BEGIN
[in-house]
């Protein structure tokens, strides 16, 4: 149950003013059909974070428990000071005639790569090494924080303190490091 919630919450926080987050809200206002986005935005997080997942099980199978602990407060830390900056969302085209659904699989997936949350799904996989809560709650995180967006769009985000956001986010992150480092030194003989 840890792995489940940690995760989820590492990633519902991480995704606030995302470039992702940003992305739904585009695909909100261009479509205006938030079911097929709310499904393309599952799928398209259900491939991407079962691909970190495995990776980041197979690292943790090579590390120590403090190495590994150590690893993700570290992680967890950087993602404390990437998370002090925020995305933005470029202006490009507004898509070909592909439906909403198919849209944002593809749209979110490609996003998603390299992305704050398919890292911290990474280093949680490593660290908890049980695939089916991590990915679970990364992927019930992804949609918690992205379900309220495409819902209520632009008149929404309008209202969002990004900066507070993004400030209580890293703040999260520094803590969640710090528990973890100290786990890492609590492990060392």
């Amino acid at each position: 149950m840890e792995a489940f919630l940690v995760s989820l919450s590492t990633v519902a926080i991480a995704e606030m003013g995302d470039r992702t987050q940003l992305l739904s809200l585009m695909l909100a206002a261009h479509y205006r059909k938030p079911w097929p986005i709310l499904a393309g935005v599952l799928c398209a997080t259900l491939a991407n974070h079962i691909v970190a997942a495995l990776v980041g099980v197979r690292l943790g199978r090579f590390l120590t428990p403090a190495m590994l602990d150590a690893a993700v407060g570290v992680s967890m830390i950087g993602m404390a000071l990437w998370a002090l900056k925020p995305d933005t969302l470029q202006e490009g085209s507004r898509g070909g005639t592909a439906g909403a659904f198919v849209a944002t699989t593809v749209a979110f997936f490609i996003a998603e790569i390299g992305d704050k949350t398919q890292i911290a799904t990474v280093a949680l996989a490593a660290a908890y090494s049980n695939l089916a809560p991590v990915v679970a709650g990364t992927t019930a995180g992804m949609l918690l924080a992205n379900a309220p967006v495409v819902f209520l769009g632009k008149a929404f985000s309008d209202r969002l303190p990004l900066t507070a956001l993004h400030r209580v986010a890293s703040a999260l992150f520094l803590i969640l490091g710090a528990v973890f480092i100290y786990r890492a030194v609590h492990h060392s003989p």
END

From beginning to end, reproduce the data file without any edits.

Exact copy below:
[in-house]
């Protein structure tokens, strides 16, 4: 149950003013059909974070428990000071005639790569090494924080303190490091 919630919450926080987050809200206002986005935005997080997942099980199978602990407060830390900056969302085209659904699989997936949350799904996989809560709650995180967006769009985000956001986010992150480092030194003989 840890792995489940940690995760989820590492990633519902991480995704606030995302470039992702940003992305739904585009695909909100261009479509205006938030079911097929709310499904393309599952799928398209259900491939991407079962691909970190495995990776980041197979690292943790090579590390120590403090190495590994150590690893993700570290992680967890950087993602404390990437998370002090925020995305933005470029202006490009507004898509070909592909439906909403198919849209944002593809749209979110490609996003998603390299992305704050398919890292911290990474280093949680490593660290908890049980695939089916991590990915679970990364992927019930992804949609918690992205379900309220495409819902209520632009008149929404309008209202969002990004900066507070993004400030209580890293703040999260520094803590969640710090528990973890100290786990890492609590492990060392």
């Amino acid at each position: 149950m840890e792995a489940f919630l940690v995760s989820l919450s590492t990633v519902a926080i991480a995704e606030m003013g995302d470039r992702t987050q940003l992305l739904s809200l585009m695909l909100a206002a261009h479509y205006r059909k938030p079911w097929p986005i709310l499904a393309g935005v599952l799928c398209a997080t259900l491939a991407n974070h079962i691909v970190a997942a495995l990776v980041g099980v197979r690292l943790g199978r090579f590390l120590t428990p403090a190495m590994l602990d150590a690893a993700v407060g570290v992680s967890m830390i950087g993602m404390a000071l990437w998370a002090l900056k925020p995305d933005t969302l470029q202006e490009g085209s507004r898509g070909g005639t592909a439906g909403a659904f198919v849209a944002t699989t593809v749209a979110f997936f490609i996003a998603e790569i390299g992305d704050k949350t398919q890292i911290a799904t990474v280093a949680l996989a490593a660290a908890y090494s049980n695939l089916a809560p991590v990915v679970a709650g990364t992927t019930a995180g992804m949609l918690l924080a992205n379900a309220p967006v495409v819902f209520l769009g632009k008149a929404f985000s309008d209202r969002l303190p990004l900066t507070a956001l993004h400030r209580v986010a890293s703040a999260l992150f520094l803590i969640l490091g710090a528990v973890f480092i100290y786990r890492a030194v609590h492990h060392s003989p």